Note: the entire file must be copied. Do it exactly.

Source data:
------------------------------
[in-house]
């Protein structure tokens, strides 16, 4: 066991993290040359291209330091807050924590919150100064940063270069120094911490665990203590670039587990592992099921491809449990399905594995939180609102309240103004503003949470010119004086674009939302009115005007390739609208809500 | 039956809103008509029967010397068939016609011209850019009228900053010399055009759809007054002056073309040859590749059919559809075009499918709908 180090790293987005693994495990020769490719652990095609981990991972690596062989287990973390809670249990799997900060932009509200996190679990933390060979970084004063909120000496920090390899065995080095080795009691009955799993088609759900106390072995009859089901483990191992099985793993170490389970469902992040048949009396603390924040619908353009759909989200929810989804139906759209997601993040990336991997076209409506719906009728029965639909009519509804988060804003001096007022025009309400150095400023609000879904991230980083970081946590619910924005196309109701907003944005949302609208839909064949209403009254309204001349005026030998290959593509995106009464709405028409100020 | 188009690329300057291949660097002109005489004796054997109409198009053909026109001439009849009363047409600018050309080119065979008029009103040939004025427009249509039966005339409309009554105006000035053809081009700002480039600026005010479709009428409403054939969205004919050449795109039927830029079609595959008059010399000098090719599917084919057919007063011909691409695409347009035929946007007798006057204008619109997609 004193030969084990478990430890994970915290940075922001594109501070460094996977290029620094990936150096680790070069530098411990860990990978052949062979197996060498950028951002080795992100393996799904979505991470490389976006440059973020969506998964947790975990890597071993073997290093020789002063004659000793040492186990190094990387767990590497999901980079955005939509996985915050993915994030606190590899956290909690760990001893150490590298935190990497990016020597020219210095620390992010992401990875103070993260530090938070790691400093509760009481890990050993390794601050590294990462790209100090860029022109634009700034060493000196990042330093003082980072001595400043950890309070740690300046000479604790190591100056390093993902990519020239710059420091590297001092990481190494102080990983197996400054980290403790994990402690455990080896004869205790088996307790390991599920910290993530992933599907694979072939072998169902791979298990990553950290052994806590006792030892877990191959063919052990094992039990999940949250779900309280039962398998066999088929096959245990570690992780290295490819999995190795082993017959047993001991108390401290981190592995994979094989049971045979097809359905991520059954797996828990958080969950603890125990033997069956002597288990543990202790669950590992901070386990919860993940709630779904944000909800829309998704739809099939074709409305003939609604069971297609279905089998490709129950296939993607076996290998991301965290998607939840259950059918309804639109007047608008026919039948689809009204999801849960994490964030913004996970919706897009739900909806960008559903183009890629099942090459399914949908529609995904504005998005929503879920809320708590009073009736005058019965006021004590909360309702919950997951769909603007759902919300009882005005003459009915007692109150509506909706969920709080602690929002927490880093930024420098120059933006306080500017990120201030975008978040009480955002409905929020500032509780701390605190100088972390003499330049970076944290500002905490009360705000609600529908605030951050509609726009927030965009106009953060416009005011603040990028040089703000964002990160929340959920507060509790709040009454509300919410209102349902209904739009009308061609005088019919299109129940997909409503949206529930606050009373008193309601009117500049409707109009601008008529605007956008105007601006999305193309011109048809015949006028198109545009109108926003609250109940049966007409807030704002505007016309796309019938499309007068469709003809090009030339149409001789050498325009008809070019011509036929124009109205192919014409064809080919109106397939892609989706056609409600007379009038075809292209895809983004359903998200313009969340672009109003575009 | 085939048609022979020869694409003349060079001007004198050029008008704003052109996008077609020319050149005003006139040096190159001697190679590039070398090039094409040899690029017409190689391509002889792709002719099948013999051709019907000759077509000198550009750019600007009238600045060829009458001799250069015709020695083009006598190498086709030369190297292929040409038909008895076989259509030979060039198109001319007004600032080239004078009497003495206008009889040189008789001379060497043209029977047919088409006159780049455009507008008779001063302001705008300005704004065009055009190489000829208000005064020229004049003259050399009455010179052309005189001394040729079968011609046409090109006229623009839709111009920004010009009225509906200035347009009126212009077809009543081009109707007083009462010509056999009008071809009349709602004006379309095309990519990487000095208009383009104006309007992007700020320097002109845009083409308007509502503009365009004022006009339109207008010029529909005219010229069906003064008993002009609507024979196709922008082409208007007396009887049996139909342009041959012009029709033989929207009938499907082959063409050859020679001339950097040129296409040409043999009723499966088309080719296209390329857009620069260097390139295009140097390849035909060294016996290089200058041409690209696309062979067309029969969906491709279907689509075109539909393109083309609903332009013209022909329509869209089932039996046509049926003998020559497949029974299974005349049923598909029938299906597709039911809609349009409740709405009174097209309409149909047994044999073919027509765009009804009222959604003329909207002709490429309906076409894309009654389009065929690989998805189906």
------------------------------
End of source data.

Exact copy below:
[in-house]
């Protein structure tokens, strides 16, 4: 066991993290040359291209330091807050924590919150100064940063270069120094911490665990203590670039587990592992099921491809449990399905594995939180609102309240103004503003949470010119004086674009939302009115005007390739609208809500 | 039956809103008509029967010397068939016609011209850019009228900053010399055009759809007054002056073309040859590749059919559809075009499918709908 180090790293987005693994495990020769490719652990095609981990991972690596062989287990973390809670249990799997900060932009509200996190679990933390060979970084004063909120000496920090390899065995080095080795009691009955799993088609759900106390072995009859089901483990191992099985793993170490389970469902992040048949009396603390924040619908353009759909989200929810989804139906759209997601993040990336991997076209409506719906009728029965639909009519509804988060804003001096007022025009309400150095400023609000879904991230980083970081946590619910924005196309109701907003944005949302609208839909064949209403009254309204001349005026030998290959593509995106009464709405028409100020 | 188009690329300057291949660097002109005489004796054997109409198009053909026109001439009849009363047409600018050309080119065979008029009103040939004025427009249509039966005339409309009554105006000035053809081009700002480039600026005010479709009428409403054939969205004919050449795109039927830029079609595959008059010399000098090719599917084919057919007063011909691409695409347009035929946007007798006057204008619109997609 004193030969084990478990430890994970915290940075922001594109501070460094996977290029620094990936150096680790070069530098411990860990990978052949062979197996060498950028951002080795992100393996799904979505991470490389976006440059973020969506998964947790975990890597071993073997290093020789002063004659000793040492186990190094990387767990590497999901980079955005939509996985915050993915994030606190590899956290909690760990001893150490590298935190990497990016020597020219210095620390992010992401990875103070993260530090938070790691400093509760009481890990050993390794601050590294990462790209100090860029022109634009700034060493000196990042330093003082980072001595400043950890309070740690300046000479604790190591100056390093993902990519020239710059420091590297001092990481190494102080990983197996400054980290403790994990402690455990080896004869205790088996307790390991599920910290993530992933599907694979072939072998169902791979298990990553950290052994806590006792030892877990191959063919052990094992039990999940949250779900309280039962398998066999088929096959245990570690992780290295490819999995190795082993017959047993001991108390401290981190592995994979094989049971045979097809359905991520059954797996828990958080969950603890125990033997069956002597288990543990202790669950590992901070386990919860993940709630779904944000909800829309998704739809099939074709409305003939609604069971297609279905089998490709129950296939993607076996290998991301965290998607939840259950059918309804639109007047608008026919039948689809009204999801849960994490964030913004996970919706897009739900909806960008559903183009890629099942090459399914949908529609995904504005998005929503879920809320708590009073009736005058019965006021004590909360309702919950997951769909603007759902919300009882005005003459009915007692109150509506909706969920709080602690929002927490880093930024420098120059933006306080500017990120201030975008978040009480955002409905929020500032509780701390605190100088972390003499330049970076944290500002905490009360705000609600529908605030951050509609726009927030965009106009953060416009005011603040990028040089703000964002990160929340959920507060509790709040009454509300919410209102349902209904739009009308061609005088019919299109129940997909409503949206529930606050009373008193309601009117500049409707109009601008008529605007956008105007601006999305193309011109048809015949006028198109545009109108926003609250109940049966007409807030704002505007016309796309019938499309007068469709003809090009030339149409001789050498325009008809070019011509036929124009109205192919014409064809080919109106397939892609989706056609409600007379009038075809292209895809983004359903998200313009969340672009109003575009 | 085939048609022979020869694409003349060079001007004198050029008008704003052109996008077609020319050149005003006139040096190159001697190679590039070398090039094409040899690029017409190689391509002889792709002719099948013999051709019907000759077509000198550009750019600007009238600045060829009458001799250069015709020695083009006598190498086709030369190297292929040409038909008895076989259509030979060039198109001319007004600032080239004078009497003495206008009889040189008789001379060497043209029977047919088409006159780049455009507008008779001063302001705008300005704004065009055009190489000829208000005064020229004049003259050399009455010179052309005189001394040729079968011609046409090109006229623009839709111009920004010009009225509906200035347009009126212009077809009543081009109707007083009462010509056999009008071809009349709602004006379309095309990519990487000095208009383009104006309007992007700020320097002109845009083409308007509502503009365009004022006009339109207008010029529909005219010229069906003064008993002009609507024979196709922008082409208007007396009887049996139909342009041959012009029709033989929207009938499907082959063409050859020679001339950097040129296409040409043999009723499966088309080719296209390329857009620069260097390139295009140097390849035909060294016996290089200058041409690209696309062979067309029969969906491709279907689509075109539909393109083309609903332009013209022909329509869209089932039996046509049926003998020559497949029974299974005349049923598909029938299906597709039911809609349009409740709405009174097209309409149909047994044999073919027509765009009804009222959604003329909207002709490429309906076409894309009654389009065929690989998805189906």